Wordle sold to New York Times with millions of daily players 4 months after launch

PHOTO: screenrant.com

An internet word game that sky-rocketed in popularity just months after it was launched has been sold to the New York Times. According to an AFP report, Wordle, which was unleashed on the world last October, has been sold for an undisclosed sum, believed to be “in the low 7 figures”.

The New York Times released a statement yesterday to confirm the purchase, with Jonathan Knight, general manager of New York Times Games, praising the game’s ability to garner such a huge following in a short space of time. Following its October launch, Wordle had around 900 players by early November. By early January, this had risen to over 300,000. Today, the game is played by millions of people every day, thanks in part to the ability to share results on social media, without giving the game away, so to speak.

“The game has done what so few games have done – it has captured our collective imagination and brought us all a little closer together.”

The game works by having players guess one 5-letter word a day in just 6 attempts. Its creator, Josh Wardle, says he’s long been an admirer of the New York Times and the publication’s approach to games.

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“I’ve long admired The Times’s approach to the quality of their games and the respect with which they treat their players. Their values are aligned with mine on these matters and I’m thrilled that they will be stewards of the game moving forward.”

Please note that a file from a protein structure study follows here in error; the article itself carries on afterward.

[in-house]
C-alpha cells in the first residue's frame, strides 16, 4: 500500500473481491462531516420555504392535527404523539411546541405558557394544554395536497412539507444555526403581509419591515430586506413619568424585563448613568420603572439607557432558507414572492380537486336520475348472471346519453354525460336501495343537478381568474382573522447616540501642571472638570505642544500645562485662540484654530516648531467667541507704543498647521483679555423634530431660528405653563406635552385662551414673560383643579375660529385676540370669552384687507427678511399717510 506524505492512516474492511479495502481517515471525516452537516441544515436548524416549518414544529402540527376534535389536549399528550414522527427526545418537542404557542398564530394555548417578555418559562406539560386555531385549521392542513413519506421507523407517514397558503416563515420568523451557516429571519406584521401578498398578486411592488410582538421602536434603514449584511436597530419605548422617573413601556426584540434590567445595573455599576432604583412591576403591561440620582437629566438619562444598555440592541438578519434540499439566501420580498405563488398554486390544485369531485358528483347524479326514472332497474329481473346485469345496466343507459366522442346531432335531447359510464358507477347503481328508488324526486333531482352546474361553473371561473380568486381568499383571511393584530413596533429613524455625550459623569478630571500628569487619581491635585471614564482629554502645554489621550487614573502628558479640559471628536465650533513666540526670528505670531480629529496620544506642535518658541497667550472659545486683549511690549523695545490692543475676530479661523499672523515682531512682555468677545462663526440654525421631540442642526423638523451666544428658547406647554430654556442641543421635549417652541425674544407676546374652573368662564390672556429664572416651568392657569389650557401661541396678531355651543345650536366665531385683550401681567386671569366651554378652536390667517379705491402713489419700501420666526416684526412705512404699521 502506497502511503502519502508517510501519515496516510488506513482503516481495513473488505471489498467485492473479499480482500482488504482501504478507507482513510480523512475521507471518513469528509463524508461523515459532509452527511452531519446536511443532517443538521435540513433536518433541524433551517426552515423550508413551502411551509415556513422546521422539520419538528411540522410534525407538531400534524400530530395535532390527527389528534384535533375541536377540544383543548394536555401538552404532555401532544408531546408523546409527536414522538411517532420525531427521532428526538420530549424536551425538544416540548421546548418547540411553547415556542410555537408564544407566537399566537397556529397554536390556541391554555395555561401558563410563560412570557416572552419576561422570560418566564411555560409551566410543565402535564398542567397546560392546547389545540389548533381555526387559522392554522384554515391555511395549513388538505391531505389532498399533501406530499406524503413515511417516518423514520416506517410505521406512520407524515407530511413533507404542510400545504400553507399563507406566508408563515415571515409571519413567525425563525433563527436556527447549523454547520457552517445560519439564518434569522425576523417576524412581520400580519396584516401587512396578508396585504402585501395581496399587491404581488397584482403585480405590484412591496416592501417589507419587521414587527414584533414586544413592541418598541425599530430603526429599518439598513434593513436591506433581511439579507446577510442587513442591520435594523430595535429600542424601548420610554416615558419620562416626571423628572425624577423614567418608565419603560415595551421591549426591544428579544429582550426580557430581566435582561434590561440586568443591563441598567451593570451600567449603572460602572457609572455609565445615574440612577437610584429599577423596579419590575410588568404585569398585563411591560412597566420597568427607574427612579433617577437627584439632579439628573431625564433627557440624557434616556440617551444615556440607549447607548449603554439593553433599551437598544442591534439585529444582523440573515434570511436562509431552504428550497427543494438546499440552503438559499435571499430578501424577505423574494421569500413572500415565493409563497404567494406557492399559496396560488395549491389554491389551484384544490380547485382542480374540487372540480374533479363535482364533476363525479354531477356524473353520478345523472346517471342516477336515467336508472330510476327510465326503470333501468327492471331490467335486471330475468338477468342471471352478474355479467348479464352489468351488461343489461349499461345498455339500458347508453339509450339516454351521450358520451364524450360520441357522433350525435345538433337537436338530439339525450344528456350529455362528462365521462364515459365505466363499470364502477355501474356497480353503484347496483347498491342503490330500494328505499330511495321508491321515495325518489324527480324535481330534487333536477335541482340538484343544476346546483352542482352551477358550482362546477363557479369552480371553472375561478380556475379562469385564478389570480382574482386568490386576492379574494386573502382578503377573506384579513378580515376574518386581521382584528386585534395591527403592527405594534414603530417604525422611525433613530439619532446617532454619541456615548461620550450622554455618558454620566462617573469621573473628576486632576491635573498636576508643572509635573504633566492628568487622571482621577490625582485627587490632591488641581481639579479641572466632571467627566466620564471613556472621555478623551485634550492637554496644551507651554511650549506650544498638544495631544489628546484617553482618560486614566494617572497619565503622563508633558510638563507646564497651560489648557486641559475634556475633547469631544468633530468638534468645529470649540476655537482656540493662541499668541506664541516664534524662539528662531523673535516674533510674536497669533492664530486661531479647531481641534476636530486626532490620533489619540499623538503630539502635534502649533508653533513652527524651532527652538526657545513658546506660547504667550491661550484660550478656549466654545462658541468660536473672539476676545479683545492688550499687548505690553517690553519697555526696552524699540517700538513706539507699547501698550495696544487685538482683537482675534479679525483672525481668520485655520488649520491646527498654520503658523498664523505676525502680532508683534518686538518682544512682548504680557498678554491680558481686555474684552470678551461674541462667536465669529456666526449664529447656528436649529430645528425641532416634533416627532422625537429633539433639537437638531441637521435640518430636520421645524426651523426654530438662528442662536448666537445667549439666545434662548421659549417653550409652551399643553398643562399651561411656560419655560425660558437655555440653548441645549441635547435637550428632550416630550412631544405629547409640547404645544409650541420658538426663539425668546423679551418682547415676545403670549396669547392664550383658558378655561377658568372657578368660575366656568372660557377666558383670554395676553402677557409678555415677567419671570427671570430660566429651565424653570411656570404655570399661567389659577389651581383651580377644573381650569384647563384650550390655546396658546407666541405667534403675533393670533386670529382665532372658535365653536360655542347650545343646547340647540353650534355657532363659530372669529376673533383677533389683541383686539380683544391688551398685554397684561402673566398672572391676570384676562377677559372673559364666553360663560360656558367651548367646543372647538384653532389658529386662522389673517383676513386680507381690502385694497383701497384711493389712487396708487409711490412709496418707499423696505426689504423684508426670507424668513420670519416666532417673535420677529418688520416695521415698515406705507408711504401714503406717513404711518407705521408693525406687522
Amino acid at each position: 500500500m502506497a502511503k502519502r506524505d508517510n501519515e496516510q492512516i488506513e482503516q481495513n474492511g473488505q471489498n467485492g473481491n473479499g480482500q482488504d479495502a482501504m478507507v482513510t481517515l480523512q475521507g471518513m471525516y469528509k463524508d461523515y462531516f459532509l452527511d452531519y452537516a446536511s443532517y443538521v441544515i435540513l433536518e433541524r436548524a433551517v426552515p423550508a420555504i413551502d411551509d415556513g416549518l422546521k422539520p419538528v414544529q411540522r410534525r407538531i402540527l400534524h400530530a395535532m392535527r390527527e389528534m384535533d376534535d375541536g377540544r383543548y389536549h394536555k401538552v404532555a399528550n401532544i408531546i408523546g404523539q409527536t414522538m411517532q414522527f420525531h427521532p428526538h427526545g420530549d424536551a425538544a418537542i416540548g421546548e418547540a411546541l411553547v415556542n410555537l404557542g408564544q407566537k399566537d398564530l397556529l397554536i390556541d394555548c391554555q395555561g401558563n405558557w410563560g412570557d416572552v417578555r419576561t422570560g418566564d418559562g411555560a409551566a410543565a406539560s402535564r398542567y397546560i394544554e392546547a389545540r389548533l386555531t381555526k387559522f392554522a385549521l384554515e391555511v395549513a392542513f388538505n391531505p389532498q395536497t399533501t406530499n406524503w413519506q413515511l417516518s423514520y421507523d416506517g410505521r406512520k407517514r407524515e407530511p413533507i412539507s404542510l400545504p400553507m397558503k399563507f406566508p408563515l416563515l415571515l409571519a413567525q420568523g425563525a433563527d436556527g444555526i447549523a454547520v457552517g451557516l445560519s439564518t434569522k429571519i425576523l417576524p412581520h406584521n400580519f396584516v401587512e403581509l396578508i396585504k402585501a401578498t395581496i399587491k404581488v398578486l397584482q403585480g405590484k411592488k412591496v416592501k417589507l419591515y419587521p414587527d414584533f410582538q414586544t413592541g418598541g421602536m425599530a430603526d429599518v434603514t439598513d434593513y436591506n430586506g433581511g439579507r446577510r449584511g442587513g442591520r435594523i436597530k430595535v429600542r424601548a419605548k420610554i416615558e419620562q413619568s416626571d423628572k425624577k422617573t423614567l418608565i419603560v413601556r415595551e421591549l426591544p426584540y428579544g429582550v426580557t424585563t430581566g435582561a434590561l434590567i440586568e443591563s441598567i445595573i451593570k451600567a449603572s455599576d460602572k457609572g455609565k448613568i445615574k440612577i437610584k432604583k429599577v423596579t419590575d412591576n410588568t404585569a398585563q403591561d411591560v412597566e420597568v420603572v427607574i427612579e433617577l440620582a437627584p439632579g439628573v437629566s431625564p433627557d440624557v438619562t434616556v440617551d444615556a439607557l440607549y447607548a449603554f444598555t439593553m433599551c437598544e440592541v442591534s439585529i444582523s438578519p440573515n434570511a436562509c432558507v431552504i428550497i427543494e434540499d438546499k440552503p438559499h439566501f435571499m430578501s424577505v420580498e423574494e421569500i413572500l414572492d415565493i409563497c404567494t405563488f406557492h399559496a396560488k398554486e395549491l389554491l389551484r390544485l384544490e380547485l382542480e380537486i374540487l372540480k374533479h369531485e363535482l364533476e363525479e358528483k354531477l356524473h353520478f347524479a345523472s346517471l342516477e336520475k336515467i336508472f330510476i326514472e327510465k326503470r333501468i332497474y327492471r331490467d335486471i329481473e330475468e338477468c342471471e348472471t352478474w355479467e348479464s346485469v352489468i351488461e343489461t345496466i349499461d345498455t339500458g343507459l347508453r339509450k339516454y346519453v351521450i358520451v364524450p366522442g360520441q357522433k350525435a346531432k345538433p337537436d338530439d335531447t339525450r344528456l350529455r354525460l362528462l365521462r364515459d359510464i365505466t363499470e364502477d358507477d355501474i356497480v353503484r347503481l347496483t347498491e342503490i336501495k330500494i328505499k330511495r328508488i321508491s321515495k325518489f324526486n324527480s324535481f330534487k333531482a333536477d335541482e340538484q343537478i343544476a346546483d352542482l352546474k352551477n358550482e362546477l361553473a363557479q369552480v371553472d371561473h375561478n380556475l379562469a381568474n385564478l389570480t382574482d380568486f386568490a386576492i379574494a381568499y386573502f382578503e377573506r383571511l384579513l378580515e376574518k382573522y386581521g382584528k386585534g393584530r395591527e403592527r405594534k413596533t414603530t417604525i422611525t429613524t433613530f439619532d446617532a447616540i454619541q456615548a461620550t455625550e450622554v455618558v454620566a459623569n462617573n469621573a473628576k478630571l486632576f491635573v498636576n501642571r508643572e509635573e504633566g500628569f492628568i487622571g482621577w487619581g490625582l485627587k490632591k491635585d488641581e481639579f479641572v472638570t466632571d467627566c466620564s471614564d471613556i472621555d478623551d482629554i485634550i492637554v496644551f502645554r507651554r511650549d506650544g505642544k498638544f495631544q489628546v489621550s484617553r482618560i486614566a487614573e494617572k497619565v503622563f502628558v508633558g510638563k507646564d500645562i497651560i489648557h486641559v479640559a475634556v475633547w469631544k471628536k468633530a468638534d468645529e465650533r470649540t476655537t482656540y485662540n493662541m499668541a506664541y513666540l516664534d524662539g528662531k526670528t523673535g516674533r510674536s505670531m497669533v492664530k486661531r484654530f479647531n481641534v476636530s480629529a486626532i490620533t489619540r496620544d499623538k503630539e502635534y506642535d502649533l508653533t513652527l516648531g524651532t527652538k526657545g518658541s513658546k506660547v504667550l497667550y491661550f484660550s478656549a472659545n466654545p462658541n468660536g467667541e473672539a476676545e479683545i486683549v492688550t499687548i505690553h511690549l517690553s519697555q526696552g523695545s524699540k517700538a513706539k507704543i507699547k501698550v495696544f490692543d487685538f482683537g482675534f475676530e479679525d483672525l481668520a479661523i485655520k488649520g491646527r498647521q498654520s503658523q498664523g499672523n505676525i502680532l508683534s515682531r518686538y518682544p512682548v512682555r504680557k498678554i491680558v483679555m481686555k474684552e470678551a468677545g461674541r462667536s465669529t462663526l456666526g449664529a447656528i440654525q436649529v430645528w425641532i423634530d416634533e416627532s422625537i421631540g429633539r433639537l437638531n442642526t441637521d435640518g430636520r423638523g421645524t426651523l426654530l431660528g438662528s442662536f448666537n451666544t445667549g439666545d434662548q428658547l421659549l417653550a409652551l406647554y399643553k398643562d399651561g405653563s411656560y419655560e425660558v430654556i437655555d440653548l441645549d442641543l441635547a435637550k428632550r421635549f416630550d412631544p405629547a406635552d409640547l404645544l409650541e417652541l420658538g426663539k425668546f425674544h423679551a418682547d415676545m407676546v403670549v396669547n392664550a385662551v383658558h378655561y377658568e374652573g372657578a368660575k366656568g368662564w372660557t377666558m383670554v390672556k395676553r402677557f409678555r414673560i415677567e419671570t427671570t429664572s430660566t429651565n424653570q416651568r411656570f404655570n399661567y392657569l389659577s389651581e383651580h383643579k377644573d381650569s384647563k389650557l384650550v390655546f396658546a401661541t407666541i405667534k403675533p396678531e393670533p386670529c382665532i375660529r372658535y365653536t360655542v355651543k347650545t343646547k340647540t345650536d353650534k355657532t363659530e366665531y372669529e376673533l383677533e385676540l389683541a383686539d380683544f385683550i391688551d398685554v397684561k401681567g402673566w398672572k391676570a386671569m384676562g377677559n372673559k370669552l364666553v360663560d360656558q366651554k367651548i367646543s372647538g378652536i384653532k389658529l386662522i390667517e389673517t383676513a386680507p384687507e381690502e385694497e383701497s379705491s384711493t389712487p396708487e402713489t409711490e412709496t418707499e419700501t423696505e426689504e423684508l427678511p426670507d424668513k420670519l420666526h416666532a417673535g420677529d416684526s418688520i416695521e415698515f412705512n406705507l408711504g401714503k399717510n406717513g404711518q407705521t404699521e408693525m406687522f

According to the AFP report, Wardle originally hails from the UK but lives in New York. He made an early decision not to monetise the game through advertising or a mandatory subscription. Following the deal with the New York Times, the publication has confirmed the game will continue to be free to play.

The acquisition is the latest in efforts by the New York Times to diversify its offering, including a special subscription for its crossword and other games. In December, subscriber numbers surpassed 1 million. Some of the publication’s other products not linked to its news offering include NYT Cooking and Audm, which converts longform journalism into audio content. AFP reports that such products accounted for 11% of NYT turnover in the first 9 months of last year.


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Maya Taylor

A seasoned writer, with a degree in Creative Writing. Over ten years' experience in producing blog and magazine articles, news reports and website content.

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